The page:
There’s no best way to quit smoking. Medicine, support groups, counseling, or a combination of all three may be what it takes to help you quit. Reach out, get help.

Schedule Checkups

Regular blood pressure, blood sugar, and cholesterol checks, as well as physical exams, are important to keep your heart healthy. Two conditions that can hurt your heart — high blood pressure and high cholesterol — are “silent.” That means you typically won’t know you have them unless you get tested. Ask your doctor how often you need a heart checkup and put the next one on your calendar now.
source: webmd.com


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High blood pressure and healthy eating

It’s always wise to make healthy food choices. It becomes even more important when treating hypertension.
Changing the foods you eat is a great way to help lower blood pressure. Eating healthier foods at home and outside of the home is an important part of reaching a goal of lower blood pressure. Here are some tips on eating to help lower blood pressure:
  • Limit your alcohol intake to 2 drinks daily or less, to a maximum of 9 drinks per week for women and 14 drinks per week for men.
  • Eat a well-balanced diet (e.g., increase the amount of fruits and vegetables, grains, and cereals).
  • Check with your doctor or pharmacist first before adding foods or supplements that are rich in potassium.
  • Read food labels to get more information about the nutrients in the foods you are eating.
  • Eat less saturated fat and cholesterol whenever possible (e.g., choose lean cuts of meat and avoid foods containing saturated fats; choose low-fat dairy products).
  • Get plenty of fibre.
  • Eat more whole grains and get more of your dietary protein from plant sources.
  • Reduce the amount of salt in your food.

More on salt

The majority of people consume much more than the recommended limit of 2,300 mg of sodium per day, when in fact, your body only needs 1,200 mg to 1,500 mg per day to function healthily. The good news is that there are many simple ways that you can cut down on your salt intake, starting today.
  • Replace salt with other tasty seasonings. Try adding flavour to your food with herbs and spices such as oregano, basil, thyme, or pepper. Garlic and lemon are also delicious options to boost taste.
  • Consume processed foods less often. About 80% of our daily salt intake comes from processed foods, especially pizza, breads, soups and sauces. An easy way to consume less processed food is to avoid buying anything in a can, box, or bag, as these often contain high amounts of salt. Fresh foods do not contain added salt and are lower in sodium than pre-packaged foods.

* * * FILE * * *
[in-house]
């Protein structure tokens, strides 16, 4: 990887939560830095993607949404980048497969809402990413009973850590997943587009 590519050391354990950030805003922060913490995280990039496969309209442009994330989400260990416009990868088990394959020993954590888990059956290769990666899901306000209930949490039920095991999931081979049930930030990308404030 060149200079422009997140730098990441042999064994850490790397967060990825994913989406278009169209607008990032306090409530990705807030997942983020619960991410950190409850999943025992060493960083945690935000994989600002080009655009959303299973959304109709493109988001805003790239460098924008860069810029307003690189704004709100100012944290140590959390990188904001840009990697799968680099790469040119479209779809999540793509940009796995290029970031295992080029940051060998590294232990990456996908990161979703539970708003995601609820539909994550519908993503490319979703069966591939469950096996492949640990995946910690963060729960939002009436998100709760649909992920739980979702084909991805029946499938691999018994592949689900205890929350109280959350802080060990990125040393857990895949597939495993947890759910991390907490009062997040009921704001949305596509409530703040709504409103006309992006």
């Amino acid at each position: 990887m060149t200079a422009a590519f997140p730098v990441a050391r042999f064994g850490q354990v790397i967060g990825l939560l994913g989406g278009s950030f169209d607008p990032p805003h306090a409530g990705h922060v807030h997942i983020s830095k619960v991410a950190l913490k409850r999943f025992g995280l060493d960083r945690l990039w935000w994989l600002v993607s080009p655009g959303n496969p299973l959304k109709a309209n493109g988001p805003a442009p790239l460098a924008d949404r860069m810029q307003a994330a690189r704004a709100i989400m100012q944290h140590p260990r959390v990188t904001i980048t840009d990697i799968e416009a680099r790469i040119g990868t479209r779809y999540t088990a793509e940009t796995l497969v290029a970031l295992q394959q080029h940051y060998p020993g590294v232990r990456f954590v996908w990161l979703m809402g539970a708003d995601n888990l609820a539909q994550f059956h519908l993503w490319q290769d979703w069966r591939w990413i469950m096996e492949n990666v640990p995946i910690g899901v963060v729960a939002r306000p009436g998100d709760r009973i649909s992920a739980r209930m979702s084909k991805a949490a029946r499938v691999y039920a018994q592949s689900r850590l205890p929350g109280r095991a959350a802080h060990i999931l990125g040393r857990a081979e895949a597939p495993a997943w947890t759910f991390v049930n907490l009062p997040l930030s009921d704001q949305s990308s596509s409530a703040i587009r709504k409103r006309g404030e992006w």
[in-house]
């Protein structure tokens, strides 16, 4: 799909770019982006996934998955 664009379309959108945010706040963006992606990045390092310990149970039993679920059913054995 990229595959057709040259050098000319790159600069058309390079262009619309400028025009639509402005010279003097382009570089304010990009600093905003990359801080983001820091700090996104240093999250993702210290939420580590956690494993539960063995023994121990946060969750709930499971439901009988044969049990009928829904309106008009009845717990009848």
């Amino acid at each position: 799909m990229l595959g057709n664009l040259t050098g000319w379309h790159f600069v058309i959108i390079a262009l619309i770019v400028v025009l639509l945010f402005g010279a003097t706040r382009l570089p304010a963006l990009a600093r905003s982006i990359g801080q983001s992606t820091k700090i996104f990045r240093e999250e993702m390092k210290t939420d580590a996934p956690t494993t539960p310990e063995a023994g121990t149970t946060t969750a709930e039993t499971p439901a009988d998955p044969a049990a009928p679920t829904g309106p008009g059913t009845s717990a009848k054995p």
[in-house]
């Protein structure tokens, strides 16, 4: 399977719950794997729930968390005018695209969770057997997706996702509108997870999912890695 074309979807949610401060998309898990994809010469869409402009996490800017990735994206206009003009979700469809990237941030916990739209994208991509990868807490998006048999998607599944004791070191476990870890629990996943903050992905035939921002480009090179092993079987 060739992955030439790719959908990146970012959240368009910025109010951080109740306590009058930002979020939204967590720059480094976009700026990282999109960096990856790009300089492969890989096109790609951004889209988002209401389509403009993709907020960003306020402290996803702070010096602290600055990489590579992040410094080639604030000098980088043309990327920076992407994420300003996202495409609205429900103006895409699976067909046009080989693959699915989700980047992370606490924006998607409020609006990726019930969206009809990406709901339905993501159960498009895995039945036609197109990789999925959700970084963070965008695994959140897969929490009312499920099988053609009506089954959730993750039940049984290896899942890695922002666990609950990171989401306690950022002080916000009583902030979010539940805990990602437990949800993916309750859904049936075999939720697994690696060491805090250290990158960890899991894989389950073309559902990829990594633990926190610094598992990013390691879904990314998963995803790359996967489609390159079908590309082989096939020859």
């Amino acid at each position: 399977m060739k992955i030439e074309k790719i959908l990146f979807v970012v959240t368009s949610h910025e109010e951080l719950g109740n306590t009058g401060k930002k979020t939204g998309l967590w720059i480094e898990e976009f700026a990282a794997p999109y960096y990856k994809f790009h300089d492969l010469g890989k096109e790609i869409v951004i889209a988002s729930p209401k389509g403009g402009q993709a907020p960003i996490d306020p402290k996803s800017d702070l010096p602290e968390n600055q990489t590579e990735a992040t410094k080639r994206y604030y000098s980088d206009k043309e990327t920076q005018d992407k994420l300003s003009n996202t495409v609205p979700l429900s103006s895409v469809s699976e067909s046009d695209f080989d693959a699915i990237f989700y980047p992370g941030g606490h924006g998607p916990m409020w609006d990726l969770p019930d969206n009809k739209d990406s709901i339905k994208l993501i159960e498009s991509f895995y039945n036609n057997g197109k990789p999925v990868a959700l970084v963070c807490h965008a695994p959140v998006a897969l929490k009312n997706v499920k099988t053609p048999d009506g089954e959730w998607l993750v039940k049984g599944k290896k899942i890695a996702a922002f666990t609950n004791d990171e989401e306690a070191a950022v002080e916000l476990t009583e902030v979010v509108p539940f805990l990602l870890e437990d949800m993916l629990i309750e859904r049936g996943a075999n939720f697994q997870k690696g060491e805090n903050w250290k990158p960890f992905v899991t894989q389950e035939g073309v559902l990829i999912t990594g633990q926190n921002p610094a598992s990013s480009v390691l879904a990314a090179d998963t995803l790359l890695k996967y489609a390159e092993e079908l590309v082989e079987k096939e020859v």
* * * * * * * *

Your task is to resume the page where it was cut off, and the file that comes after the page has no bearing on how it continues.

• Read the nutrition labels. The nutrition facts will tell you the amount of sodium in the serving size indicated at the top of the table (read this number carefully as it is dependent on the indicated serving). It will also tell you the percentage of the daily value (%DV) of sodium it contains.
  • Choose low-sodium products. Many food products now offer a reduced or low-sodium alternative.
  • Be aware of salt or sodium in disguise. There are other compounds that can increase the sodium content of food. These include monosodium glutamate (MSG), baking powder, baking soda, disodium phosphate, and sodium nitrate or nitrite. Read the ingredient label to determine if these compounds are included.
  • Remove or cut down the amount of salt in recipes. Cut the amount of salt called for by half and your taste buds won’t even know the difference!
  • Ask for the nutrition facts when eating out. Nutrition information is often available on restaurant websites or can be given to you upon request. Use this information to choose meals that are lower in sodium.
  • Try to limit the use of condiments. Condiments can contain high amounts of salt, so cutting back or limiting their use will help reduce your daily salt intake.

The DASH diet

A common diet that is often used to manage blood pressure is the DASH (Dietary Approaches to Stop Hypertension) diet. This diet is rich in fibre and nutrients and contains much more potassium, calcium, and magnesium than the average diet.
Many studies have shown that in as little as several weeks, people on this diet significantly reduced their blood pressure, and that it is a very effective diet in reducing the risk of diabetesheart disease, cancer, and osteoporosis.
The key to success with any new diet is in not making drastic changes all at one time. It takes time to develop new eating habits and make food choices that make you feel healthier and satisfied.
There are some useful tips that you can use to adjust to the DASH diet:
  • Add more fruits and vegetables slowly to your diet. Try replacing fatty snacks with a fruit instead.
  • Increase your daily intake of dairy products. If you have trouble digesting dairy products, there are lactose intolerance pills that can aid in digesting these foods.
  • Replace enriched flour breads with whole grain bread.
  • Choose whole-grain cereals without large amounts of additives and sugar.
  • Eat fruit-flavoured gelatin or dried fruit snacks.
  • Add more nuts, seeds, and legumes to your daily diet.
  • Eat more potassium-enriched fruits and vegetables.
  • Keep to modest amounts of protein foods, preferably soy, fish, and poultry.
Visit Health Canada’s website to get a copy of Canada’s Food Guide for more information on healthy eating.
source: Canada.com